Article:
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20 Hrs Vs. 40 Hrs Turbine Training For Cpl (h)


CoolHandLuke
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If I were to do it again I would 90 on the r-22 and 10 in the r-44. That will probably be one of the two machines you will start out in. Then think about putting the money you saved towards a Gas Plant Operators Course cause that just may be one of the first jobs you will be doing and it looks real good on a resume. Good luck.

If a company is hiring a 100 hour pilot they don't care about what endorsements you have. The hours they train you count towards the endorsement and they will put more hours into training you on the aircraft you will be flying then you will need for the endorsement. Plus they train you with there operational requirements in mind. Teaching what you need for there operation. A endorsement is a WASTE of money for any pilot to pay on his own. The endorsement is chump change for the company. The gas plant operators course is a better idea for getting a job.

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If I were to do it again I would 90 on the r-22 and 10 in the r-44. That will probably be one of the two machines you will start out in. Then think about putting the money you saved towards a Gas Plant Operators Course cause that just may be one of the first jobs you will be doing and it looks real good on a resume. Good luck.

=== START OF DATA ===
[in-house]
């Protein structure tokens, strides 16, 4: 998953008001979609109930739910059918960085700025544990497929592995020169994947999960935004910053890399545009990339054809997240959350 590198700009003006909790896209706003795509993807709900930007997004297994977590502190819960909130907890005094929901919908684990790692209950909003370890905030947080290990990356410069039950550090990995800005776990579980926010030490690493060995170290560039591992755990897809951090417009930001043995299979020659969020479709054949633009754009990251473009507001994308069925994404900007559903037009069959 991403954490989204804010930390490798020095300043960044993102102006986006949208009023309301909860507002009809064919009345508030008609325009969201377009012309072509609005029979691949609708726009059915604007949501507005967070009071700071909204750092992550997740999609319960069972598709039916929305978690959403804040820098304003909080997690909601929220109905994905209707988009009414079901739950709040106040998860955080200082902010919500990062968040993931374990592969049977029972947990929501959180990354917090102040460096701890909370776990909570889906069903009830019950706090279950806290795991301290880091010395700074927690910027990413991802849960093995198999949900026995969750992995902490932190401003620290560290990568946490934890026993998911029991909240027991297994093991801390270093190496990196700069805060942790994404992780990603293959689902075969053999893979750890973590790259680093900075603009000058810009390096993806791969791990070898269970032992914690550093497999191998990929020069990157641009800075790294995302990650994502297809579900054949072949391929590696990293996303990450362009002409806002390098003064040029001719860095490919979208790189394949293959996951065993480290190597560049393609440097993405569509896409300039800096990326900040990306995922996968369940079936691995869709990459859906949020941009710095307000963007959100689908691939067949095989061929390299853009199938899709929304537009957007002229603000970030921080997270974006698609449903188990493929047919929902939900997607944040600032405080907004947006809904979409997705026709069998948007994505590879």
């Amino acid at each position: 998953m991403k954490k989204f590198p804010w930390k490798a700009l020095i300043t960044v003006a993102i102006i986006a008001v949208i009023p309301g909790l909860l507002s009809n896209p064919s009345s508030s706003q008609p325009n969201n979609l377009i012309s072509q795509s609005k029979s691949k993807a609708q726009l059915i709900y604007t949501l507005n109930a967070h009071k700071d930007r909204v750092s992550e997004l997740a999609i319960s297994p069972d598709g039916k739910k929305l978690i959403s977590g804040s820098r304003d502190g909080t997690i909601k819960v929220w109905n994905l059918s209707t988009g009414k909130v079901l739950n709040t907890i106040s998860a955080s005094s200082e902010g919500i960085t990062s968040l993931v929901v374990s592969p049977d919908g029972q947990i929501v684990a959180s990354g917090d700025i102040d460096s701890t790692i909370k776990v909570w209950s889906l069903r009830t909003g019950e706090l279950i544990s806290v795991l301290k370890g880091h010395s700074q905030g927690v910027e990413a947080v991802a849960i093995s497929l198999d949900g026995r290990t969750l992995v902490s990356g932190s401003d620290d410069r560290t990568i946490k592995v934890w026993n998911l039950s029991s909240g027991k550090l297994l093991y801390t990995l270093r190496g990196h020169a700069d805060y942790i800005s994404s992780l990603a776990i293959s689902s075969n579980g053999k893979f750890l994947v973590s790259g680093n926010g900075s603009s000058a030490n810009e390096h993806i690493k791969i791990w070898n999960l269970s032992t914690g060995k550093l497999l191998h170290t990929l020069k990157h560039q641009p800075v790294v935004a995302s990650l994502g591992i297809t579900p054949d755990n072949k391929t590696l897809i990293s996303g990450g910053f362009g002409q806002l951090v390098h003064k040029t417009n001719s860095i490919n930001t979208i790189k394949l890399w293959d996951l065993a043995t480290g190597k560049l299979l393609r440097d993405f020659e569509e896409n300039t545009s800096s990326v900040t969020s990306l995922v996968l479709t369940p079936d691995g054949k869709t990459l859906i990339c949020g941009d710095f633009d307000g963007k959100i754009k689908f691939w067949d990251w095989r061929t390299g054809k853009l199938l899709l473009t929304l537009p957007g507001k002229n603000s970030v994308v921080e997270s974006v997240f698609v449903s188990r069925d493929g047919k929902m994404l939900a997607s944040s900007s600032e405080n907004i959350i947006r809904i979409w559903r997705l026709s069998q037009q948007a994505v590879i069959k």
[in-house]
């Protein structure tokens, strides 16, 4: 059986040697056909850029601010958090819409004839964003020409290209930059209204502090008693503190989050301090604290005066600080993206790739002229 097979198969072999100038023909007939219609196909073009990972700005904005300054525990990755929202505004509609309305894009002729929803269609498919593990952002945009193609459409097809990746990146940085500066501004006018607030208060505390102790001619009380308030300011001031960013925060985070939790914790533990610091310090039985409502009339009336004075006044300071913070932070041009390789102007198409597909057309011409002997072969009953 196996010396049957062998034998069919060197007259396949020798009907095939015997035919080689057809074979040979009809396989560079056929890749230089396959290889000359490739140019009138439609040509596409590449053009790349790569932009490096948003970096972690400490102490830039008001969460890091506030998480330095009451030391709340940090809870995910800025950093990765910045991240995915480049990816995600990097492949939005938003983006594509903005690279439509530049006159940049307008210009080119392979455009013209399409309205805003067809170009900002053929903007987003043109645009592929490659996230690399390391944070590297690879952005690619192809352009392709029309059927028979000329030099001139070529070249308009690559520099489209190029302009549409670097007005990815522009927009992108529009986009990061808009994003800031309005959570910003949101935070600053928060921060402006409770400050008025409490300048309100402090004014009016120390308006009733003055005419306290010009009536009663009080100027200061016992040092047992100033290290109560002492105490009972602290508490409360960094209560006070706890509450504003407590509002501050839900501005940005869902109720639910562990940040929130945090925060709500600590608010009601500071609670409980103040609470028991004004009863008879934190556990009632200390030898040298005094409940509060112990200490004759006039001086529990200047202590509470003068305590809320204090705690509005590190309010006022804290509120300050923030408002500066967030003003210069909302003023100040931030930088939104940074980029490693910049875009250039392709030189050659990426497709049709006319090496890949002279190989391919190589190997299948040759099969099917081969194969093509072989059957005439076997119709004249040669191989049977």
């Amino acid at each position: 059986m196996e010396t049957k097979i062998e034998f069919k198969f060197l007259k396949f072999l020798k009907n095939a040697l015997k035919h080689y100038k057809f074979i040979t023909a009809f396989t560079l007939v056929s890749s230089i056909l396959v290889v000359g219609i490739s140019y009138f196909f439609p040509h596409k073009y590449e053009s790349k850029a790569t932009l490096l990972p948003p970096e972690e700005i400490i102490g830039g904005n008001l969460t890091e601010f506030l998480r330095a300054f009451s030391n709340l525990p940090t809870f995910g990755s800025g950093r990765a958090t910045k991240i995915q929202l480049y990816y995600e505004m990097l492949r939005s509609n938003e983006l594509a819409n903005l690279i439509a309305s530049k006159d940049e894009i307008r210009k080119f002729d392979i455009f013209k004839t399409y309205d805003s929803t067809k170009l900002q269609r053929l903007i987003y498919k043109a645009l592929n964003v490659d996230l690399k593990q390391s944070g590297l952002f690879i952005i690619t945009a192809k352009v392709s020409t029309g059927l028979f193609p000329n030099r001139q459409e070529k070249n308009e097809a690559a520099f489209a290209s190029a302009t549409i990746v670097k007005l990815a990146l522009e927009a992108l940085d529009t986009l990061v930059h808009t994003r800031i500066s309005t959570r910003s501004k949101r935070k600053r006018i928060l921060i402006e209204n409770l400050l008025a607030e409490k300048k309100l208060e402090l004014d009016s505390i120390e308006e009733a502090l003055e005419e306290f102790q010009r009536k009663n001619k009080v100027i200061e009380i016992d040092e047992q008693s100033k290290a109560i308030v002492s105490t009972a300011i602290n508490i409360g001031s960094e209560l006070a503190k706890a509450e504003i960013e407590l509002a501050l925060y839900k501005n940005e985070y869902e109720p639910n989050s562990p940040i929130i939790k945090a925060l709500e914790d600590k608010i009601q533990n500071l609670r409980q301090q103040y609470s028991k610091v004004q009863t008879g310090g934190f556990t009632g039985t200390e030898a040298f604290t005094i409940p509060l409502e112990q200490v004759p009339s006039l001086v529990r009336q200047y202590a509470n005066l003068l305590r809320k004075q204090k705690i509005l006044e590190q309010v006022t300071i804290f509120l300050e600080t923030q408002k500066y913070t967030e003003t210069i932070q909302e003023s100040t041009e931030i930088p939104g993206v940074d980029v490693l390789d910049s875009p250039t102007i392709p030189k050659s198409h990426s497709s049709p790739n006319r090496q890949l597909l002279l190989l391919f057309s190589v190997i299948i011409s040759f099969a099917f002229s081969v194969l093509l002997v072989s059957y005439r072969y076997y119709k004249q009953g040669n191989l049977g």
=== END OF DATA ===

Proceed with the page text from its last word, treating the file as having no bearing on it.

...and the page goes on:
Thanks Plumber,

Stupid question....is the "Gas Plant Operators Course" the same as "Turbine Course" that Canadore offers?

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Firstly, a deep thanks to all of you for sharing your experience with me. The problem is that I know just how tough it is going to be to get my first gig and I want to have an enticing CV. I hear so many stories of people doing everything short of donating organs to obtain their first job and I know that this time is critical for me. Like most, I am driven by an obsession to fly and have great work ethic.

 

I respect all of your advice. Right now I am considering adjusting my training to 90 Hrs Schweitzer 300 : 10 Hrs Bell 206 and will look at acquiring an endorsement on the R44. I still want to do time in the 206 because if there is a chance it could potentiate my chances of procuring a job I feel it is worth the cost and ......I NEED to fly it!!

 

Would you guys ever consider putting yourselves through the Advanced Mountain Flying Program at Penticton, BC? (For personal safety/development or to increase job prospects?). I know my first employer will train me up to their standards but at the end of the day I feel I have to develop myself into a professional pilot. I get the impression that quite a few pilots are "free agents" in that they fly month-to-month and in this case very much need to look after their own educational needs. I am sorry I currently work in a very traditional setting and find myself trying to wrap my head around the aviation industry.

 

I picture myself trying to get on with a company that I can stay on with for my whole career, a company I can share a beautifully mutual, symbiotic relationship! Is this a pipe-dream?

 

Cheers for now. Once again thank you so much for all the advice and support. I hope to continue to learn from all of you, as colleagues, as time passes on.

 

Ciao,

 

CoolHandLuke

 

 

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Thanks Plumber,

Stupid question....is the "Gas Plant Operators Course" the same as "Turbine Course" that Canadore offers?

 

Not a stupid question at all. I had no idea about it either before I started flying. The G.P.O is a course that S.A.I.T offers. It teaches the ins and outs of operating gas plants ( as in the natural gas and oil field type facilities) Has nothing too do with helicopters at all.